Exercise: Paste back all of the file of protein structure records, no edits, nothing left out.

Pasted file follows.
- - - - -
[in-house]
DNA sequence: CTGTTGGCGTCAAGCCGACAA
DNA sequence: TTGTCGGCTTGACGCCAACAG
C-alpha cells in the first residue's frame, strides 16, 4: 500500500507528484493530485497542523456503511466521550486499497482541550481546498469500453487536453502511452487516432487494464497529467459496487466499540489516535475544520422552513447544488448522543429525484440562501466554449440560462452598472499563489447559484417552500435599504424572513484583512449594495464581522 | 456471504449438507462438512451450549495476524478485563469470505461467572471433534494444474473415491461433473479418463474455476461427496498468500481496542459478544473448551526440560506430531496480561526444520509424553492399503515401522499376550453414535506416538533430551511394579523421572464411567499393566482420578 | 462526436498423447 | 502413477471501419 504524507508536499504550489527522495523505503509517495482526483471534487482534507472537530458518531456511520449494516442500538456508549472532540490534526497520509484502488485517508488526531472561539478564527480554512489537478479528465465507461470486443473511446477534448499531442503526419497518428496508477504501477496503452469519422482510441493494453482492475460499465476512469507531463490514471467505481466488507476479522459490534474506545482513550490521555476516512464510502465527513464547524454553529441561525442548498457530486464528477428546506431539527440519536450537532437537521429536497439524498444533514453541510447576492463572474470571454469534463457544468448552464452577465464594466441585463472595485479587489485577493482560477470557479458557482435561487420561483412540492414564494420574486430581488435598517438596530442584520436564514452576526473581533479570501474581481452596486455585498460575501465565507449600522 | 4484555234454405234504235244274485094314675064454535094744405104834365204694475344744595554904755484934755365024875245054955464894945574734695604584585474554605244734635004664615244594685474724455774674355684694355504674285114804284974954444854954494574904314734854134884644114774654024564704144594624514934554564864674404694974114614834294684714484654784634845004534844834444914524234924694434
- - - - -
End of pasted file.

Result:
[in-house]
DNA sequence: CTGTTGGCGTCAAGCCGACAA
DNA sequence: TTGTCGGCTTGACGCCAACAG
C-alpha cells in the first residue's frame, strides 16, 4: 500500500507528484493530485497542523456503511466521550486499497482541550481546498469500453487536453502511452487516432487494464497529467459496487466499540489516535475544520422552513447544488448522543429525484440562501466554449440560462452598472499563489447559484417552500435599504424572513484583512449594495464581522 | 456471504449438507462438512451450549495476524478485563469470505461467572471433534494444474473415491461433473479418463474455476461427496498468500481496542459478544473448551526440560506430531496480561526444520509424553492399503515401522499376550453414535506416538533430551511394579523421572464411567499393566482420578 | 462526436498423447 | 502413477471501419 504524507508536499504550489527522495523505503509517495482526483471534487482534507472537530458518531456511520449494516442500538456508549472532540490534526497520509484502488485517508488526531472561539478564527480554512489537478479528465465507461470486443473511446477534448499531442503526419497518428496508477504501477496503452469519422482510441493494453482492475460499465476512469507531463490514471467505481466488507476479522459490534474506545482513550490521555476516512464510502465527513464547524454553529441561525442548498457530486464528477428546506431539527440519536450537532437537521429536497439524498444533514453541510447576492463572474470571454469534463457544468448552464452577465464594466441585463472595485479587489485577493482560477470557479458557482435561487420561483412540492414564494420574486430581488435598517438596530442584520436564514452576526473581533479570501474581481452596486455585498460575501465565507449600522 | 4484555234454405234504235244274485094314675064454535094744405104834365204694475344744595554904755484934755365024875245054955464894945574734695604584585474554605244734635004664615244594685474724455774674355684694355504674285114804284974954444854954494574904314734854134884644114774654024564704144594624514934554564864674404694974114614834294684714484654784634845004534844834444914524234924694434